Large numbers of M.E. 109s. flying at 35 to 39,000 ft., in the vicinity during the morning, mostly in the Dover - Hawkinge - Manston area; there was slight A.A. fire.

23rd/24th February 1941.
Some enemy activity - M.Es. flying at a great height - over the area during the afternoon, giving rise to a small amount of A.A. fire.
1530 B/22 inflated.

24th/25th February 1941.
Enemy patrols in the Channel, but no attack on the Barrage area. Severe thunder risk and risk of snow-showers.

25th/26th February 1941.
Enemy patrols in the Channel area; British Fighters made several sweeps during the day. Enemy aircraft over the barrage area, but no attack made.

26th/27th February 1941.
Considerable activity by hostile aircraft, mostly M.E. 109s. flying at 30,000 ft. One Spitfire was shot down, but no direct attack was made on the barrage area; Three A.A. batteries opened fire after dark. The cable of A/5 was cut by a Blenheim at 00.57 hours. The cable of B/13 broke at the Cofee-pot (sic) and investigation is proceeding.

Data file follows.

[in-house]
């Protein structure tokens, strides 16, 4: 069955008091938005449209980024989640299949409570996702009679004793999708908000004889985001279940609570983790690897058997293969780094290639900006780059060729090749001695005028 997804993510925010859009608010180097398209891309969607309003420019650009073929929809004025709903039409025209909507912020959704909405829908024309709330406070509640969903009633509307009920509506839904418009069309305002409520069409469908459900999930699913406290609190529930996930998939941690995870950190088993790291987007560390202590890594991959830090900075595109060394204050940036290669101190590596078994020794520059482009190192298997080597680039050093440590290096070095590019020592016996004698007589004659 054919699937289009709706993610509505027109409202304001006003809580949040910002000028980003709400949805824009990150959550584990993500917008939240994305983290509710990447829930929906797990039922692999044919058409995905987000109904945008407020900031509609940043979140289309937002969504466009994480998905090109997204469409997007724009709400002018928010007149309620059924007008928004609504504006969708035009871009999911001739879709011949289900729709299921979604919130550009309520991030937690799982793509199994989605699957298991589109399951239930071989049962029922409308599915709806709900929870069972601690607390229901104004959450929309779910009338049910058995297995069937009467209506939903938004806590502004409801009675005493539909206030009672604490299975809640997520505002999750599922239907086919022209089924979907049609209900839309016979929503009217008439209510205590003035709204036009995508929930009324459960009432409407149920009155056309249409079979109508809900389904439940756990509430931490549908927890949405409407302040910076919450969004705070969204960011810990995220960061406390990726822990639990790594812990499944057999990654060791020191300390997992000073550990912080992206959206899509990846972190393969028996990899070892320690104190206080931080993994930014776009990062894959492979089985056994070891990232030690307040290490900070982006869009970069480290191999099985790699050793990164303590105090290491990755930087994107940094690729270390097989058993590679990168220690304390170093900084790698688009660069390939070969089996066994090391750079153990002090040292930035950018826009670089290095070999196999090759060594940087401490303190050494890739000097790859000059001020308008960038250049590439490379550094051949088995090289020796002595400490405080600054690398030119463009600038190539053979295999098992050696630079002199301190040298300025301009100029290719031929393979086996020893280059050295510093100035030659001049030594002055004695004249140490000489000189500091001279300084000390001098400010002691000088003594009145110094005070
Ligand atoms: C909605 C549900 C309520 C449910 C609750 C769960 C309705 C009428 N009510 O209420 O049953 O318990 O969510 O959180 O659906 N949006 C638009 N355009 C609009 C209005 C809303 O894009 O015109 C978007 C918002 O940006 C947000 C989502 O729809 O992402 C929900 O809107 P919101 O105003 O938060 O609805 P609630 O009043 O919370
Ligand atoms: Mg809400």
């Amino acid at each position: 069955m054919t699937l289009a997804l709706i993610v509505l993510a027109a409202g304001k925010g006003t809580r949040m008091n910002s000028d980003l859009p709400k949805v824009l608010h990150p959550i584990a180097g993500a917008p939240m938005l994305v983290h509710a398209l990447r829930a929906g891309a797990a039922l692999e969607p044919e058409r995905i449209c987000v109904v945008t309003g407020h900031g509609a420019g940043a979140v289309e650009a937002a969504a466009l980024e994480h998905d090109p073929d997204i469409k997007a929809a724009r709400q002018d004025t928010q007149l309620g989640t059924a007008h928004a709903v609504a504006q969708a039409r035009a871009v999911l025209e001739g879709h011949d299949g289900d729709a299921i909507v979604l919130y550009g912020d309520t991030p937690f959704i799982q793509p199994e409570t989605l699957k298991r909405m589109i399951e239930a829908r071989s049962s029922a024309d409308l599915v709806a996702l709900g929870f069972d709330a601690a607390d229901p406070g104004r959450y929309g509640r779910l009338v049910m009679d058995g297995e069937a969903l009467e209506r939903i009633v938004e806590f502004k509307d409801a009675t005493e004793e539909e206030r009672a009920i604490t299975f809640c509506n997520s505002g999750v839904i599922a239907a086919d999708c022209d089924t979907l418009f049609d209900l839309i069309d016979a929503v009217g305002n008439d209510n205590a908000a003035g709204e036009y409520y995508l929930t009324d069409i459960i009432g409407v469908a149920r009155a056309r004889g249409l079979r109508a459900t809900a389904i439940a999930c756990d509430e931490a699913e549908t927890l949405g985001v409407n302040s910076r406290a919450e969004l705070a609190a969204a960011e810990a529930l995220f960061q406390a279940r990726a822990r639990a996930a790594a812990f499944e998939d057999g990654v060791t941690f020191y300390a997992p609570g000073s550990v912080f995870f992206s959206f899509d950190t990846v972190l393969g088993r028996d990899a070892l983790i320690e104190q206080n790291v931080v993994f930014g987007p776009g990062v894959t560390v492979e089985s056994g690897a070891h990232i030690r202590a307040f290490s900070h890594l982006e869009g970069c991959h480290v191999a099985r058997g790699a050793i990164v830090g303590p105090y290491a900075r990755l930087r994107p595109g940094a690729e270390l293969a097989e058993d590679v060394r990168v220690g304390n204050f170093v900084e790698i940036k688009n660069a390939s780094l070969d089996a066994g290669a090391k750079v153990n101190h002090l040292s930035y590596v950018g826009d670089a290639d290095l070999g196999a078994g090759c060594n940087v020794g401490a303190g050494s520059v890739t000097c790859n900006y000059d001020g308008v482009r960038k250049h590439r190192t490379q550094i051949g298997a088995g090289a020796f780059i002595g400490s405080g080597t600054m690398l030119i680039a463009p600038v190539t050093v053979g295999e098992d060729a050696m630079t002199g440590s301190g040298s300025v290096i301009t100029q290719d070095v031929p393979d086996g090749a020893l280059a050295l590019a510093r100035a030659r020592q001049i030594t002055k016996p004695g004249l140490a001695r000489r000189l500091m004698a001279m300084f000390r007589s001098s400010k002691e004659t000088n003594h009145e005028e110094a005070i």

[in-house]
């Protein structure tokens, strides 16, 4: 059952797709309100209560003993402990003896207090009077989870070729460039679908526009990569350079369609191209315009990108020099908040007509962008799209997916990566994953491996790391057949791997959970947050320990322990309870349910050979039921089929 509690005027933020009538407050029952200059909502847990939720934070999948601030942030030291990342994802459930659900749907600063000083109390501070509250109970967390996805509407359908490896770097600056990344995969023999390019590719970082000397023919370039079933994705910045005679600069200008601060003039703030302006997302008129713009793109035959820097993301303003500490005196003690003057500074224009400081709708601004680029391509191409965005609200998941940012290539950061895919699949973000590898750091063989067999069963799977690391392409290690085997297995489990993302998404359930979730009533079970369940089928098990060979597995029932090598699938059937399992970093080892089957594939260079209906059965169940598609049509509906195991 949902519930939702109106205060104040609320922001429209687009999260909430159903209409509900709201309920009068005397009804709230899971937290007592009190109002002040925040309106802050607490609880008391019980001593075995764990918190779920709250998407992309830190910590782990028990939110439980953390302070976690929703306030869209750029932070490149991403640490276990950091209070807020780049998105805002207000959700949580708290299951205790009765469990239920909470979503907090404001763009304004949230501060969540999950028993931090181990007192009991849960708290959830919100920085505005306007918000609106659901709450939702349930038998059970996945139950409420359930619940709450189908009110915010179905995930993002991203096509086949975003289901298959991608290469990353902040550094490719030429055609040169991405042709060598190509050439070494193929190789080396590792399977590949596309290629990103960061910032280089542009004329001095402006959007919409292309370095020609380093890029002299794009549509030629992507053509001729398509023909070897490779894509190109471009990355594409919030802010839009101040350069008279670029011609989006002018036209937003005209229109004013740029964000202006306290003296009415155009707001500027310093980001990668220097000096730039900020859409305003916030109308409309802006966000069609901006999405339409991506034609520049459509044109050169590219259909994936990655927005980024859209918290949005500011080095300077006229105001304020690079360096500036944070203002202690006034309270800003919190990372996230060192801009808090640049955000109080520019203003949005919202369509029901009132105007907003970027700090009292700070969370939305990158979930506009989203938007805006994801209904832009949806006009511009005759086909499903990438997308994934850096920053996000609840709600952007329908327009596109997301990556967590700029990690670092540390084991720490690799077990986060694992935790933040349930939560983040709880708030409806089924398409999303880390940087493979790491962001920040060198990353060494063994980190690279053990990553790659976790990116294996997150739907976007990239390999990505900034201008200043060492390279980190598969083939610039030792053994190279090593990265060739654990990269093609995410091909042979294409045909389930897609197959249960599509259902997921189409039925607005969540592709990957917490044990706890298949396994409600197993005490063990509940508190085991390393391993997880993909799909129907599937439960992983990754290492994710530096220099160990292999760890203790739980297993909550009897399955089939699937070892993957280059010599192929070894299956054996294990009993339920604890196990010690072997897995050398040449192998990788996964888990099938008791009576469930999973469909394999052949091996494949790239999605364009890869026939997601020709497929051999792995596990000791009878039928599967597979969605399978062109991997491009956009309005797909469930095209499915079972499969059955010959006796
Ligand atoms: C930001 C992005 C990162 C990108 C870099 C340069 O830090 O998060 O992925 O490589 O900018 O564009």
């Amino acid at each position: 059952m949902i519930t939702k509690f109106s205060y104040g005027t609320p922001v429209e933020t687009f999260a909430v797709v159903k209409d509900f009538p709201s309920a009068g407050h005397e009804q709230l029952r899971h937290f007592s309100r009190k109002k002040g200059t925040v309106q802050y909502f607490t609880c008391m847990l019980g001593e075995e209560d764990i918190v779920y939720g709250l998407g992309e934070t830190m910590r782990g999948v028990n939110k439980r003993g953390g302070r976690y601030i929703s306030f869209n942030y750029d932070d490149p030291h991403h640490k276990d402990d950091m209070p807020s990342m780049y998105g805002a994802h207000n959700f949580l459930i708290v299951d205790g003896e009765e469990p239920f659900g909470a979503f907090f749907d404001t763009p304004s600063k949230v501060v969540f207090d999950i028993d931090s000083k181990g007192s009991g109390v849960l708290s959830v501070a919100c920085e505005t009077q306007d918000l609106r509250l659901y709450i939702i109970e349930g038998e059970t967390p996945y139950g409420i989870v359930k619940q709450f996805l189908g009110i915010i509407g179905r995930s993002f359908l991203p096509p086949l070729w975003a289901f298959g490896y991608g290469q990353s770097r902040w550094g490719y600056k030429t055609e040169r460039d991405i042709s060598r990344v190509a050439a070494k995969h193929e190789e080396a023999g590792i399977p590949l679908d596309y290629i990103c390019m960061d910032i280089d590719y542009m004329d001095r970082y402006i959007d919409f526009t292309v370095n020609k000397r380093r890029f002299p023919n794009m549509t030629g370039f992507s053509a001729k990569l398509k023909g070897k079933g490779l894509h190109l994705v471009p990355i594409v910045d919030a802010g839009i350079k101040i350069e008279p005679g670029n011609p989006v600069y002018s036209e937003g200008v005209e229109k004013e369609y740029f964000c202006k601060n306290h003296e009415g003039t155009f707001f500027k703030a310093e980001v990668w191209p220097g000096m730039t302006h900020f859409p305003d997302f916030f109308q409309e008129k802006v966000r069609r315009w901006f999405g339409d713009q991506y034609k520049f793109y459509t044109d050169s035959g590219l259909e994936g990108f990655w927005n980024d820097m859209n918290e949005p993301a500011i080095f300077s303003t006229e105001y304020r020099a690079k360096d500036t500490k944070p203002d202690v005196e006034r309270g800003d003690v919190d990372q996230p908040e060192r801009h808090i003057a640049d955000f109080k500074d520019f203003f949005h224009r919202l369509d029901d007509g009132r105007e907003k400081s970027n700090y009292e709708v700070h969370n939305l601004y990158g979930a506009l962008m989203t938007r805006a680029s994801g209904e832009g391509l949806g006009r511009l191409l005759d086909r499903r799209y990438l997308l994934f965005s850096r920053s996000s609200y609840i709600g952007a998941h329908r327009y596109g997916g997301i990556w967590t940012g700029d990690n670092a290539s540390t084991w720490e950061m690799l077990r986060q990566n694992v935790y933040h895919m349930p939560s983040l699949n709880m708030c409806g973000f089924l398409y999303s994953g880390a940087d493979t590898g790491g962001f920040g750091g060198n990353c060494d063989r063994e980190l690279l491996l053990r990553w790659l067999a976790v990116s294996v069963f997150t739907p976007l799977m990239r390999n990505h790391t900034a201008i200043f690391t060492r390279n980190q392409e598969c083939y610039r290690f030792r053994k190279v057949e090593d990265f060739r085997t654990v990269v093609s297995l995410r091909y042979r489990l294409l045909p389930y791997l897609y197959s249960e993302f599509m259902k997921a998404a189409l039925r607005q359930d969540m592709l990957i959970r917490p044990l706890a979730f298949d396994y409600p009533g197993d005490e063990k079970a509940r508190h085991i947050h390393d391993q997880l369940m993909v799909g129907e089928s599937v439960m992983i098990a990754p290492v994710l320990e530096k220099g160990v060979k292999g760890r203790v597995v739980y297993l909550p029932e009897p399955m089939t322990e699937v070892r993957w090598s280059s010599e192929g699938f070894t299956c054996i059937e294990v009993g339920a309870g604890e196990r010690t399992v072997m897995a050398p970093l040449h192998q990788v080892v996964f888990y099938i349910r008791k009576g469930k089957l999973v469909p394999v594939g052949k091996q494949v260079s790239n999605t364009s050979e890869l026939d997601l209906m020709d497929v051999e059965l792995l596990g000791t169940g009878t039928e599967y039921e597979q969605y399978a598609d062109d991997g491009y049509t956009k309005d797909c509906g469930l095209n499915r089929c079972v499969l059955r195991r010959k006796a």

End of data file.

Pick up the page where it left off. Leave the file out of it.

27th/28th February 1941.
Heinkel 111 dropped six bombs near the inner Harbour - Light A.A. in action. Balloons A.1, A.15, B.8, B.9, B.11. B.14, B.22, C.17, C.18, C.19, C.20 and C.23 broke away due to gale conditions, the rip link firing in nearly every case.

28th February/1st March 1941.
Spasmodic raids took place during the day; a Ju. 88 dropped three bombs at 14.25 hours (one on Marine Parade and two in Liverpool Road); Light and heavy A.A. guns went into action; part of Marine Parade was closed, but there were no reports of casualties or damage to R.A.F. personnel or property.
1040 Starboard stabiliser of A.4 collapsed in gale.
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John
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« Reply #32 on: January 03, 2016, 13:21:46 PM »

The thought of continuing to transcribe the ORB for 961 Squadron fills me with dread as it soon becomes a real pain in the proverbial to copy out, so I'll only post interesting snippets from now on. And, as I think I've earned a break, I'll switch instead to other sources.